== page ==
We interrupt this vacation to bring you the latest in the Cedric Benson situation.
Well, maybe not the latest. We’re simpy going to try to tie a bow on this one and be done with it as efficiently as we can.
While it’s been suggested at least in some places that Benson will count $3.5 million vs. the Bears’ salary cap this season, that’s not accurate. Benson will not be owed his base salary of $820,000, and the only thing left on his contract to figure is the $4 million signing bonus he received in 2005 and the $7.1 million option bonus the contract included.
Using those figures he will count $2.575 million against the cap this year and again in 2009. It actually represents a savings for this year and that’s hardly a burdensome figure in terms of dead money for ’09. This is all provided Benson, who was placed on waivers, is not claimed. If he’s claimed, there will be acceleration and the Bears will be looking at a different scenario. It’s doubtful anyone will claim the troubled former fourth overall pick.
The question remaining is if the club will pursue Benson for a portion of the money he’s been paid. Benson has pocketed $13.7 million for three seasons, short of the $16 million guaranteed in the deal (more on that later) and less than half of the maximum value of $29.96 million.
The deal included the $4 million signing bonus, $7.1 million option bonus, a conditional 2005 roster bonus of $1.44 million and the annual base salaries. The three bonuses all had language tied to them that provides the Bears with an opportunity to recoup a pro-rated portion if he is found to be in default of his contract. According to the deal, Benson could have $5.726 million in jeopardy. This is where it gets gray, as in charcoal. While the contract stipulates that conduct detrimental to the team or a violation of the league’s personal conduct policy can put him in default, it’s not that easy.
A U.S. district judge ruled in February that the Atlanta Falcons could seek reimbursement from jailed quarterback Michael Vick for only a pro-rated portion of his signing bonus, that going after additional monies (such as roster bonuses or option bonuses) would violate the collective bargaining agreement. With that as precedent, the Bears could seek only $1.6 million from Benson, the pro-rated portion of his signing bonus.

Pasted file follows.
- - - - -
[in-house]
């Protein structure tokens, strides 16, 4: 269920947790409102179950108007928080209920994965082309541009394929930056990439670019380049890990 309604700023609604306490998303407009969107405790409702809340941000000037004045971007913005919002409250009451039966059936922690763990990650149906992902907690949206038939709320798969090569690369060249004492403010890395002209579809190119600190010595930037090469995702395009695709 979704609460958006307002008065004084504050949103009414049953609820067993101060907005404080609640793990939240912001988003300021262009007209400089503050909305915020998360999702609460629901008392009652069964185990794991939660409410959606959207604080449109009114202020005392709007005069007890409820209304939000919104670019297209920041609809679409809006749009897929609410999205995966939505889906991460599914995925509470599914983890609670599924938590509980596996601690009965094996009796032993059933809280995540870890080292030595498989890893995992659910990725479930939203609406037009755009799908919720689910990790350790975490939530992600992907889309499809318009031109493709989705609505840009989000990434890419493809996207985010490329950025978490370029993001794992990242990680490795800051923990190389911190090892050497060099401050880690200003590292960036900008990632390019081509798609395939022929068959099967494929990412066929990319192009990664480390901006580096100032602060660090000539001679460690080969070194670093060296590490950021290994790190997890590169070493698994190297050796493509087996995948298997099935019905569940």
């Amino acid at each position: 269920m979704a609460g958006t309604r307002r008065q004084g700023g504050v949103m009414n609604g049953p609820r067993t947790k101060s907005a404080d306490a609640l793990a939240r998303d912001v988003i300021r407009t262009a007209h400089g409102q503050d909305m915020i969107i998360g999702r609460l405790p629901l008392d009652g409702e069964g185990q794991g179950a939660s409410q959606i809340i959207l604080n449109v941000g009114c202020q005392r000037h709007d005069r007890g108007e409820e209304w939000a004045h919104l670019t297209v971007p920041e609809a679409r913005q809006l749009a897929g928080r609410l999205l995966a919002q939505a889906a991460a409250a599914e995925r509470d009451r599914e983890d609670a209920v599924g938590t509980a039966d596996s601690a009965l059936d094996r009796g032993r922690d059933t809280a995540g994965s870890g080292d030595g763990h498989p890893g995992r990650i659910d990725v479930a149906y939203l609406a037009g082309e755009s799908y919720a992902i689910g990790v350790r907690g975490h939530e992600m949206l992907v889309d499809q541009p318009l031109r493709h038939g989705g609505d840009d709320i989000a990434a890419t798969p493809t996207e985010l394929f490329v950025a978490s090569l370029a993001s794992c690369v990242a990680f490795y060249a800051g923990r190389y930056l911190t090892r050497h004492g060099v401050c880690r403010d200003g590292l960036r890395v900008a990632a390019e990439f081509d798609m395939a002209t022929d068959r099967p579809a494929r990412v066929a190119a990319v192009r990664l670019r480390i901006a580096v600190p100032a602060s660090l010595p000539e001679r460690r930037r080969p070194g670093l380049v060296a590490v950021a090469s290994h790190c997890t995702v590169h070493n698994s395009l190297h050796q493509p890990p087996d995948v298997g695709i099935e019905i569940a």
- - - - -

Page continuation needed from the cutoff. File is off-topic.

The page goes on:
To be in default, Benson would likely have to be convicted on one or both of his arrests in Texas or suspended by the league. It could be the club just wants to wash its hands of Benson and move forward, get a clean break. It could be the club has not made a determination. Maybe general manager Jerry Angelo will shed some light on this in the future. Stay tuned.
As far as the guaranteed money totaling $16 million ... Benson never realized that figure because he was that bad on the field. The contract included multiple opportunities for him to trigger two $1.73 million bonuses ($3.46 million total). He finished with 674 yards rushing last season when he broke his left leg/ankle, leaving him 27 yards shy of triggering one of the bonuses. They were simple requirements and a variety of ways he could have earned the money by now. It just didn’t happen. So count it as a savings. So much for some guarantees.
Benson’s departure parallels that of Tank Johnson. He was given an ultimatum of sorts last June and within 36 hours or so of the offseason program wrapping up at Halas Hall, Johnson found himself facing charges (he was eventually exonerated) of drunk driving in Gilbert, Ariz.
It’s not how the team handled defensive lineman Bryan Robinson. He picked up two DUI’s in four-month span in 2002. Robinson also broke each wrist (one required surgery) in what he said was a fall down some steps in his home. A member of the Bears coaching staff at the time later said Robinson told the club he was actually injured in an ATV accident. Whatever. The point is, Robinson had multiple booze arrests like Benson and he lived to play another down under the same administration that told Benson he was done on Monday. Robinson started 77 of 79 games for the Bears during one stretch. Perhaps the difference is Benson never made himself indispensable on the field.
That, after all, is what this was all about, right?